Visa Denied: Europe Moves to Close Its Doors to Russians

Any such proposal by the EU would be an attempt to appease both sides of a growing divide within the bloc over whether Russian tourists should continue to enjoy holidays in Europe even as their government continues to wage war against Ukraine and commit suspected war crimes that number in the thousands.

On one side is a growing number of typically front-line EU states that are pushing for a complete ban on Russian visitors.

Such a visa ban was first mooted by Ukraine's president, Volodymyr Zelensky, who said in his weekly address on August 14: "The discussion about visa restrictions in Europe for holders of Russian passports is expanding every day. New states and new politicians are joining it."

This list is now at least eight countries long, and includes the three Baltic states of Latvia, Lithuania and Estonia, three Nordic states - Finland, Norway and Sweden - as well as Poland and the Czech Republic. Prague holds the six-month rotating presidency of the EU Council and is leading the effort.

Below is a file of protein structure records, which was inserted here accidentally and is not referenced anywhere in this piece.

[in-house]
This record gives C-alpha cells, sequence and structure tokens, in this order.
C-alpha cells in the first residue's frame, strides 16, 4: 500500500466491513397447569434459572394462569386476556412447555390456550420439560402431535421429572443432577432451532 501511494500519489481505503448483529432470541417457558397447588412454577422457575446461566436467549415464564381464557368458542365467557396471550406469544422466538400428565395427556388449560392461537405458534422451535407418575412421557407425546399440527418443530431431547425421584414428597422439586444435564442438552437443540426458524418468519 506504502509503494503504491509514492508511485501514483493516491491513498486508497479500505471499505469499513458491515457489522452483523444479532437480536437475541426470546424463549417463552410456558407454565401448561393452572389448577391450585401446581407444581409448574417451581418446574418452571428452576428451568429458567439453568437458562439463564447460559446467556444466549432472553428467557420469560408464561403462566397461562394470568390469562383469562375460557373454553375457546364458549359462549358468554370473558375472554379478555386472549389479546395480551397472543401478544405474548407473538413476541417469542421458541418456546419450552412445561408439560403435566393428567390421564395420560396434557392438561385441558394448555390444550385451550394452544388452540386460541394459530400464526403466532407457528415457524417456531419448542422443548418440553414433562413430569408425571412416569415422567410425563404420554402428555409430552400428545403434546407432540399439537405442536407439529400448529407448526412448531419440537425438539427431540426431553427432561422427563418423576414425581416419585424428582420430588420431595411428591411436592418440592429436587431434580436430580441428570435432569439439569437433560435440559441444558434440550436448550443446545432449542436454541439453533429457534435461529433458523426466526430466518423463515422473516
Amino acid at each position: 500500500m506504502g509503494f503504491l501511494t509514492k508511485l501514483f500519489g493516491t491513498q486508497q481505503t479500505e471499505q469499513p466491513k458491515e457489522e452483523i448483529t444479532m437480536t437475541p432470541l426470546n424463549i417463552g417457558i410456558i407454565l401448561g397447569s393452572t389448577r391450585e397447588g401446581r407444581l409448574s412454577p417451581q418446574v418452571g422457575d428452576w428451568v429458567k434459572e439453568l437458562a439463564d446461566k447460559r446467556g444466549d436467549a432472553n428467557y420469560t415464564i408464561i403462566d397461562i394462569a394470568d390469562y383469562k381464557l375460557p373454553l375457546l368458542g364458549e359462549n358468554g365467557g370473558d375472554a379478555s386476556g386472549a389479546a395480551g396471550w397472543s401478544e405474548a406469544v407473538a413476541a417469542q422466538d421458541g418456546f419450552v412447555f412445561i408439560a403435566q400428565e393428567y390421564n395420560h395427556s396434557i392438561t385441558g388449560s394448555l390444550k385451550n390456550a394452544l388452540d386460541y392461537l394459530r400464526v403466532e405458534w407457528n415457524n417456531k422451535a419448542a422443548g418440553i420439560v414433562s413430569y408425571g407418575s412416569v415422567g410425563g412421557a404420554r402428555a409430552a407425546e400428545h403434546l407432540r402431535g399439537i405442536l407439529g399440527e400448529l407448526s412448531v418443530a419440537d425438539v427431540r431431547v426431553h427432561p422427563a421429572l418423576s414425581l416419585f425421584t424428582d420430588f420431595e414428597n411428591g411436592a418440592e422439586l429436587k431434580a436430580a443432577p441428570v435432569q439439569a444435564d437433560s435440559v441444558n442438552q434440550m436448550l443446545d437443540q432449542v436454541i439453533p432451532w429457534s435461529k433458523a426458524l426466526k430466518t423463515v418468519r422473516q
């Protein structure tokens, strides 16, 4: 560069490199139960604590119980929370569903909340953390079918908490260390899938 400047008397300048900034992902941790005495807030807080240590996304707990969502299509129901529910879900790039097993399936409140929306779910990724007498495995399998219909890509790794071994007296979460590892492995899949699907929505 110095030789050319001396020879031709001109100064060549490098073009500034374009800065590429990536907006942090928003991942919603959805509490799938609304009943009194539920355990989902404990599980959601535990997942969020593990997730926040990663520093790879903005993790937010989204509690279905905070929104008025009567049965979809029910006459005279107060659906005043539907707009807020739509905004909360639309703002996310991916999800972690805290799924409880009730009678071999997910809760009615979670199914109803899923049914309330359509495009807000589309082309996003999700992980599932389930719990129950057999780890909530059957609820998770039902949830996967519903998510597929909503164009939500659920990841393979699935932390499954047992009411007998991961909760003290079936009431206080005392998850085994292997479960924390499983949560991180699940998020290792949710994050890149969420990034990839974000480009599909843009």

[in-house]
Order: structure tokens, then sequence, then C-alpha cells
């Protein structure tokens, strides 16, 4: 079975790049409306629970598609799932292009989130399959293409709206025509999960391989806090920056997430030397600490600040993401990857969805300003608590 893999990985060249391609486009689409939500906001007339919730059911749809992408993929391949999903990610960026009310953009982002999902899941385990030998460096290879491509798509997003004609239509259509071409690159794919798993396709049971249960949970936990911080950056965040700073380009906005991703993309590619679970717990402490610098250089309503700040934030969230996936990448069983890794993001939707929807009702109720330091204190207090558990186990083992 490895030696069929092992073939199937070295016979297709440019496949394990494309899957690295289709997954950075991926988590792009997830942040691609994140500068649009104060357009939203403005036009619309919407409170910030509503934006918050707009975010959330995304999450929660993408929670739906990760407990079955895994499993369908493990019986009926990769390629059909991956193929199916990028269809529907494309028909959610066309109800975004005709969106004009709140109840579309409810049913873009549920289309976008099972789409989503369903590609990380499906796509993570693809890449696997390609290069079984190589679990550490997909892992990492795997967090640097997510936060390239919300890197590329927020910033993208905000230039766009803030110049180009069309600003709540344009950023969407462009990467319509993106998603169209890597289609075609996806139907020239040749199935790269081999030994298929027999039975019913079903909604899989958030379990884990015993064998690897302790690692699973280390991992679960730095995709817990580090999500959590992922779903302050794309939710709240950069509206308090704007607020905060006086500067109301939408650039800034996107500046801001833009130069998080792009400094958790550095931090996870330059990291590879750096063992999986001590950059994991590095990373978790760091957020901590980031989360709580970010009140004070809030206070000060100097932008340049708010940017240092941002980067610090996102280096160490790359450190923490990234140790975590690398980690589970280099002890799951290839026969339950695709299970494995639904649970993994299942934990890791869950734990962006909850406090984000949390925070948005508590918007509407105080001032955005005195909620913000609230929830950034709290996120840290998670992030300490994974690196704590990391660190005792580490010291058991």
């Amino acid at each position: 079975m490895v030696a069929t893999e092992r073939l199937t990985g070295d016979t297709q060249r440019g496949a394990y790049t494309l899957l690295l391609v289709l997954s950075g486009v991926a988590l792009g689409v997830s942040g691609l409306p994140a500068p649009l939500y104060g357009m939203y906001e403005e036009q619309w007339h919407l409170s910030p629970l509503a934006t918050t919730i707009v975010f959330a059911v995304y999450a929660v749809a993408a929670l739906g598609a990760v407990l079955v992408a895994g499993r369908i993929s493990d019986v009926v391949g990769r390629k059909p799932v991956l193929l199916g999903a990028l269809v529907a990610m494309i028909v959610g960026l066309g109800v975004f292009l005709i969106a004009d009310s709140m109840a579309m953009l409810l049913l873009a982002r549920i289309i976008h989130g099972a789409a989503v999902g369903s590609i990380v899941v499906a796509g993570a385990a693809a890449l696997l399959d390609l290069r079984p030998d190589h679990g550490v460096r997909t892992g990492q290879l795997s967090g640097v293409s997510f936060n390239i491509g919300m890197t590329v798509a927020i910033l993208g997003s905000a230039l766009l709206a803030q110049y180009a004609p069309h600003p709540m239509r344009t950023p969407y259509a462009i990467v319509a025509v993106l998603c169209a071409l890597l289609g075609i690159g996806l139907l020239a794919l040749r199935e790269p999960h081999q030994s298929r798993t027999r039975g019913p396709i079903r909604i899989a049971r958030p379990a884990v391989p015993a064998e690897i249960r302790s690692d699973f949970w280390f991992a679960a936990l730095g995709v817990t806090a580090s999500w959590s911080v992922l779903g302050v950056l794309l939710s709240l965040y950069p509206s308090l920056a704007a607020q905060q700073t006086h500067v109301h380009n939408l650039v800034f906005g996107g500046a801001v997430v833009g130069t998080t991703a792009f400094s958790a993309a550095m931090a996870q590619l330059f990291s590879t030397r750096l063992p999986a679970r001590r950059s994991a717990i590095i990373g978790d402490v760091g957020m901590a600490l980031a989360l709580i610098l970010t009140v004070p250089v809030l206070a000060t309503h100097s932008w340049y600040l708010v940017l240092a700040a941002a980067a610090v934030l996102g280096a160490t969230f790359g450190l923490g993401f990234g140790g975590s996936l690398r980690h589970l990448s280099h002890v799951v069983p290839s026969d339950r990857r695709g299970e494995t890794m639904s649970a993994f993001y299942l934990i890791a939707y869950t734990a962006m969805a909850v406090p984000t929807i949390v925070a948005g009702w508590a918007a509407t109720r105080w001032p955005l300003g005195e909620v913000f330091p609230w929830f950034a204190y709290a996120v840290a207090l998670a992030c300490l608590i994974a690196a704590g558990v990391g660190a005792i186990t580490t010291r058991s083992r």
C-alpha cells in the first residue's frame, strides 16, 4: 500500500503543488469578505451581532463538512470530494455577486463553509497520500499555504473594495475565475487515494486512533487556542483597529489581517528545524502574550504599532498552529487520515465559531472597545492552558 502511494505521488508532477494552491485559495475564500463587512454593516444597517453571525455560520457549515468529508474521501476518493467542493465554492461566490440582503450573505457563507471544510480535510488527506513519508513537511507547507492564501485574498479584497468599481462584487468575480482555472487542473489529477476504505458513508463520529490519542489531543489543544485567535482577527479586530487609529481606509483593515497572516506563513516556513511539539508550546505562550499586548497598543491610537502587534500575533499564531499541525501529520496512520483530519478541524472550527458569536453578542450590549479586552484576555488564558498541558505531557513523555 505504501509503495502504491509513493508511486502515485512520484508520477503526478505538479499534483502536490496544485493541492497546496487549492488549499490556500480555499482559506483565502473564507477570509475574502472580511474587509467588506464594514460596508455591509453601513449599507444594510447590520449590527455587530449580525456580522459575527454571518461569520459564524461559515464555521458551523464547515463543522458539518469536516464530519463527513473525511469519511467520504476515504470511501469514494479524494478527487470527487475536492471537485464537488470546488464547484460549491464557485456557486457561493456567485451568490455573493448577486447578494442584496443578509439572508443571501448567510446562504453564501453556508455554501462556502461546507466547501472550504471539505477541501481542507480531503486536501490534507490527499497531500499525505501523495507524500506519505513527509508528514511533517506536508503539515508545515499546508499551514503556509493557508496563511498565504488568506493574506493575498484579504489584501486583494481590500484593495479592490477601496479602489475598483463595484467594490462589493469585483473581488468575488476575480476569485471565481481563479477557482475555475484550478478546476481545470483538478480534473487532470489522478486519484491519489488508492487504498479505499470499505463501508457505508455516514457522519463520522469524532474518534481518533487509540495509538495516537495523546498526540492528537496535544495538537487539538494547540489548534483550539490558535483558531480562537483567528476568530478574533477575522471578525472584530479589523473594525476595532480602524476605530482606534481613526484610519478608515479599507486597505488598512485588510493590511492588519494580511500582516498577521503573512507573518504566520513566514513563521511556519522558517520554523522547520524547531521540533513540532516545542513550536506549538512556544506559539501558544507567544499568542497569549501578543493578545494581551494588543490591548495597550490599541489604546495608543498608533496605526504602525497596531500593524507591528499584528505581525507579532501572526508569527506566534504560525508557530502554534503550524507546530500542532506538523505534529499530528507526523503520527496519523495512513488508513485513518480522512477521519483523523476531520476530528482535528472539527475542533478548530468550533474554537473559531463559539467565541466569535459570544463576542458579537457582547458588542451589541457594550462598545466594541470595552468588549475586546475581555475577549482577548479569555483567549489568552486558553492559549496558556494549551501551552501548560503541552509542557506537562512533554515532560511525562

What particularly irks these countries is that tourist visas issued to Russians by other EU states can be used to visit any of the 26 countries that make up the Schengen free movement area - 22 EU states, plus Norway, Iceland, Sweden and Liechtenstein - for up to 90 days for tourism or business purposes.

This has led to some unsavoury incidents over the summer, such as the video of the wife of Dmitry Peskov, Putin's spokesman and top propagandist, enjoying herself on a night out in Greece, and a Russian tourist who filmed herself mocking and harassing Ukrainian women on the streets of Salzburg, Austria.

Representatives of states supporting a ban have made their feelings known in several opinion pieces in the lead-up to this week's...

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